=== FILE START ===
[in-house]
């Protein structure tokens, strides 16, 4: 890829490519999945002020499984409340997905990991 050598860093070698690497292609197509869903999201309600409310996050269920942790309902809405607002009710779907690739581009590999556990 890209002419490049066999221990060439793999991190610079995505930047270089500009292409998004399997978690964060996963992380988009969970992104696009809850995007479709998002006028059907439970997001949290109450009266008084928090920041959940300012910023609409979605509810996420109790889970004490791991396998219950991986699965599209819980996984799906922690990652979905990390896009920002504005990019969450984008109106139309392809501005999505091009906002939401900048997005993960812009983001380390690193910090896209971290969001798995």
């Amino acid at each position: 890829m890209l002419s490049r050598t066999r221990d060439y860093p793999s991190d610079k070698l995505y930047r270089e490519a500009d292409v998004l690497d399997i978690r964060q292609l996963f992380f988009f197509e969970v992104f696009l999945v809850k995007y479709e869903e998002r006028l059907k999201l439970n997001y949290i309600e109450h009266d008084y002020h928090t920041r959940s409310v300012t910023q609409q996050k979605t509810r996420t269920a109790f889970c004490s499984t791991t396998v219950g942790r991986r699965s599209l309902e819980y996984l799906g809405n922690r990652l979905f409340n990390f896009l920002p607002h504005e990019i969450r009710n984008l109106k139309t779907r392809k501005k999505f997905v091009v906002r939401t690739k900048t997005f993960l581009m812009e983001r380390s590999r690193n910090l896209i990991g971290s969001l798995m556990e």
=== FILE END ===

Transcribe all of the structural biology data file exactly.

[in-house]
């Protein structure tokens, strides 16, 4: 890829490519999945002020499984409340997905990991 050598860093070698690497292609197509869903999201309600409310996050269920942790309902809405607002009710779907690739581009590999556990 890209002419490049066999221990060439793999991190610079995505930047270089500009292409998004399997978690964060996963992380988009969970992104696009809850995007479709998002006028059907439970997001949290109450009266008084928090920041959940300012910023609409979605509810996420109790889970004490791991396998219950991986699965599209819980996984799906922690990652979905990390896009920002504005990019969450984008109106139309392809501005999505091009906002939401900048997005993960812009983001380390690193910090896209971290969001798995």
């Amino acid at each position: 890829m890209l002419s490049r050598t066999r221990d060439y860093p793999s991190d610079k070698l995505y930047r270089e490519a500009d292409v998004l690497d399997i978690r964060q292609l996963f992380f988009f197509e969970v992104f696009l999945v809850k995007y479709e869903e998002r006028l059907k999201l439970n997001y949290i309600e109450h009266d008084y002020h928090t920041r959940s409310v300012t910023q609409q996050k979605t509810r996420t269920a109790f889970c004490s499984t791991t396998v219950g942790r991986r699965s599209l309902e819980y996984l799906g809405n922690r990652l979905f409340n990390f896009l920002p607002h504005e990019i969450r009710n984008l109106k139309t779907r392809k501005k999505f997905v091009v906002r939401t690739k900048t997005f993960l581009m812009e983001r380390s590999r690193n910090l896209i990991g971290s969001l798995m556990e």